"There you are! I thought you chickened out," Pearl teased. She patted a spot next to her and smiled. The sun had dried the water from her skin leaving a salty powder on her shoulders and across her freckled nose. Her red hair hung long and straight down her back, slowly drying in the piercing sun and the breeze blowing off the bay.

Opal picked her way up the side of the outcropping and settled in the spot in the sun next to her sister. "I'm not a chicken. I just got turned around." She grabbed a handful of her black hair and squeezed out the sea water, twisting it and twirling it into a bun on her head. The breeze across her neck chilled her; goosebumps broke out across Opal's shoulders and arms. Shivering she turned her face toward the sun, closing her eyes and letting the heat warm her skin. She sighed, contented to sit and listen to the rhythmic rocking of the waves against the rock.

"Look over there," Pearl nudged her sister. "Look at them."

Opal stirred, fighting the sleep that threatened to steal over her. Opening her eyes, she squinted into the sun, peering toward the beach. "Who?"

"There on the beach." Pearl pointed "The couple. They're holding hands, I think."

Opal giggled. "Ew. They kissed." She covered her eyes and laughed. The water around them lapped against the coral, sloshing and splashing.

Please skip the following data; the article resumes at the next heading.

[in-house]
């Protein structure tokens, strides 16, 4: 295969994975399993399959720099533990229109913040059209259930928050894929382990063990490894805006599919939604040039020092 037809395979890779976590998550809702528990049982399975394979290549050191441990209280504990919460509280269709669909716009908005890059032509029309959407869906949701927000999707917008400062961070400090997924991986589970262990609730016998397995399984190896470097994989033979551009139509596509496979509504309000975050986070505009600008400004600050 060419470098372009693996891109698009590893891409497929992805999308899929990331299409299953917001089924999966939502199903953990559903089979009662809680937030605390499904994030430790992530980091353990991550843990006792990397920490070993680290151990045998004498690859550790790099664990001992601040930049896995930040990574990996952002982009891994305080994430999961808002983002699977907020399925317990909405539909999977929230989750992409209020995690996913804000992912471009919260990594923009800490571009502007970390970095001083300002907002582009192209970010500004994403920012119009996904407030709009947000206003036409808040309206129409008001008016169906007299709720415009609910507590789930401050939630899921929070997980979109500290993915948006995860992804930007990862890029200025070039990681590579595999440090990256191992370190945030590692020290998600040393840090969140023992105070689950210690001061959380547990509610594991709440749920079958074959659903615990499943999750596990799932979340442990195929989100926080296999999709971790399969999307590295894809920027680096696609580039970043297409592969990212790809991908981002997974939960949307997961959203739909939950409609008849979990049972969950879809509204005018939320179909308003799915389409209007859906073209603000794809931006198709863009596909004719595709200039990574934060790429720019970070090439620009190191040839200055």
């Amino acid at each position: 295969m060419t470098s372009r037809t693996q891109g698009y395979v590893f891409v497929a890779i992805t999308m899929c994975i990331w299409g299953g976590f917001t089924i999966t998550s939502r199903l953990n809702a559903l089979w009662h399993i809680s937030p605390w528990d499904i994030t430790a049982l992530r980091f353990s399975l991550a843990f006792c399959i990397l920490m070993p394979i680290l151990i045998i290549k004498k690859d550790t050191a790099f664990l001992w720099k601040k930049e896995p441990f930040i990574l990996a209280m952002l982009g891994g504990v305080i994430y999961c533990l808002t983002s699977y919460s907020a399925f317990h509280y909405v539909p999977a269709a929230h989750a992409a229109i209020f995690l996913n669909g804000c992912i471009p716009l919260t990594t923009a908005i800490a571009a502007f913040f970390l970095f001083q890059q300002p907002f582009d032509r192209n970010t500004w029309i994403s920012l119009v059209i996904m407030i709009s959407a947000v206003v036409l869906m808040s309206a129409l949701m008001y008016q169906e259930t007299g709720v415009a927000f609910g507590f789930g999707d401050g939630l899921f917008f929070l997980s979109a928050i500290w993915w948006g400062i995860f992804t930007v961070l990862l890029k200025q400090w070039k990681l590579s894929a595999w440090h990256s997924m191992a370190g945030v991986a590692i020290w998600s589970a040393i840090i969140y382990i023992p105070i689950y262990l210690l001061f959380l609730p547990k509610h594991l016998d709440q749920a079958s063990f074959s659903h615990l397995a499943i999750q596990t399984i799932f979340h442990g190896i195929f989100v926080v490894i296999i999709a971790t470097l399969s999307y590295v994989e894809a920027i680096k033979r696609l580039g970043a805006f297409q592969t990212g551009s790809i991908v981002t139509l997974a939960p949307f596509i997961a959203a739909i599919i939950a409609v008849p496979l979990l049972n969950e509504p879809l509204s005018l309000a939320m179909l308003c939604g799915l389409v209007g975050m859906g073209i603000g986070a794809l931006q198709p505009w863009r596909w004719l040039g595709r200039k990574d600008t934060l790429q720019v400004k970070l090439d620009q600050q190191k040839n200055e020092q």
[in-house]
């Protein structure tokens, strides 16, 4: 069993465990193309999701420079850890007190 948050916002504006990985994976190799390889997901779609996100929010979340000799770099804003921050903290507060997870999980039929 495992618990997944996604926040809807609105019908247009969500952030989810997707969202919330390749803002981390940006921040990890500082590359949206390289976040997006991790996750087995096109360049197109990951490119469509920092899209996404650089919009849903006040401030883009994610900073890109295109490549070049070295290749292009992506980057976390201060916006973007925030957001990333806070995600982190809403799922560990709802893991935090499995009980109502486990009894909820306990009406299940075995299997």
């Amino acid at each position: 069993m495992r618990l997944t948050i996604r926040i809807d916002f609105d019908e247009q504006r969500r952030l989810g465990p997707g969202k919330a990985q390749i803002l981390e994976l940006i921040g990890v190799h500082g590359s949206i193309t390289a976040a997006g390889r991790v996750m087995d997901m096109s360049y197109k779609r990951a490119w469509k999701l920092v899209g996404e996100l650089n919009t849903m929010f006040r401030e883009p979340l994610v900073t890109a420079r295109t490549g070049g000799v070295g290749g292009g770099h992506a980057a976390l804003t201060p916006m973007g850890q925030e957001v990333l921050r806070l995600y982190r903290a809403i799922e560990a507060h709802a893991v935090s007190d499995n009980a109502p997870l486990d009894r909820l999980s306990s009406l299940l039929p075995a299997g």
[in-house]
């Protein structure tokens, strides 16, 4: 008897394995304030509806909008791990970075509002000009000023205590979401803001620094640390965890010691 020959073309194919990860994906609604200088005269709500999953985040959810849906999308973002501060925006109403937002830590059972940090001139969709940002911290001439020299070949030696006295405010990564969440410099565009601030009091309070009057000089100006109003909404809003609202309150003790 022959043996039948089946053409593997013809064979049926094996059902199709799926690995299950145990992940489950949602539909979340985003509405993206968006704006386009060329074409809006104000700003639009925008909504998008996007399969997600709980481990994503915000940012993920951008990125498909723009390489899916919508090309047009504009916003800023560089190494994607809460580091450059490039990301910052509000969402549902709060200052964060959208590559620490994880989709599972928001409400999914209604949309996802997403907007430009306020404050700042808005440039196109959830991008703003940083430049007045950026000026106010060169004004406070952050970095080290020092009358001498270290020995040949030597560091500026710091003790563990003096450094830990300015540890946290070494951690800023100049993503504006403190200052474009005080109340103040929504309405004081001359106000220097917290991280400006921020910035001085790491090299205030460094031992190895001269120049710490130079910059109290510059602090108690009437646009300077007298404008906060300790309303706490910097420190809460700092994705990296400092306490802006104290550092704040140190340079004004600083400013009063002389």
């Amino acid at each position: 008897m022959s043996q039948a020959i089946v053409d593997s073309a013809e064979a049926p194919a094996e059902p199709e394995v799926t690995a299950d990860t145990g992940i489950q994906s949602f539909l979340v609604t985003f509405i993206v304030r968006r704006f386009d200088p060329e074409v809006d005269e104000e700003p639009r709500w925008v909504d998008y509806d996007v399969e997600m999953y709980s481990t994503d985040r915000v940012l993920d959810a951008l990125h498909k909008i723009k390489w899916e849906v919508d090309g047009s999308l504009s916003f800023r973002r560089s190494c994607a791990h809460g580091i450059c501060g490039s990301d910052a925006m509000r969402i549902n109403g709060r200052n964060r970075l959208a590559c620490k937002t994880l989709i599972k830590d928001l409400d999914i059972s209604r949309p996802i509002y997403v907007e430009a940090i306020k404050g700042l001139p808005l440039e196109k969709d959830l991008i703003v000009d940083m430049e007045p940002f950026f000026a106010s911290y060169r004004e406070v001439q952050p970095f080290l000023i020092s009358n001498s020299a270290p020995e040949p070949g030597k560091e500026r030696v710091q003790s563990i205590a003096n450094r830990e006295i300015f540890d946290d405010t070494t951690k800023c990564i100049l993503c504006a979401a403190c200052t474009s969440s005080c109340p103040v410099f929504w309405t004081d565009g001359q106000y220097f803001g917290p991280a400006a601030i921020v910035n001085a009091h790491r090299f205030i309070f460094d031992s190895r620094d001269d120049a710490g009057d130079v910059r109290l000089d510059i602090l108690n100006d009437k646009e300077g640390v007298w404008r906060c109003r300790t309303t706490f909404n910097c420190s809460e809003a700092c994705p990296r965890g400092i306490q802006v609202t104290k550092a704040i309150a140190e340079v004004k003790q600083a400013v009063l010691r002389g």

"Opal! Get down! They spied us!" Pearl leaped off the rock and dove beneath the water. Opal opened her eyes wide, staring directly at the couple standing in the surf. The man was pointing right at her and yelling something. She squealed and plunged into the water, swimming away from the sandy beach.

Coming to the surface several hundred yards away, Opal and Pearl clung to each other giggling. "Oh! Papa will be furious with us!"

"He'll be furious with you! You're the oldest and it was your idea to sneak so close to the beach, Pearl!"

"Shh...not a word to him, okay? Please? If he finds out we swam to the cove, he'll never let me out of his sight."

Opal nodded and playfully splashed salt water at her sister. With a giggle, Pearl dove beneath the waves and Opal followed, laughing as she followed her sister's turquoise fishtail toward home.

Image courtesy of Unsplash.

“Because there’s nothing more beautiful than the way 
the ocean refuses to stop kissing the shoreline, 
no matter how many times it’s sent away.”
- Sarah Kay


Five-hundred words inspired by the picture above...and the quote a bit, too. My sis and I loved to play mermaids as kids. Sweet memories at the Ouray Hot Springs Pool.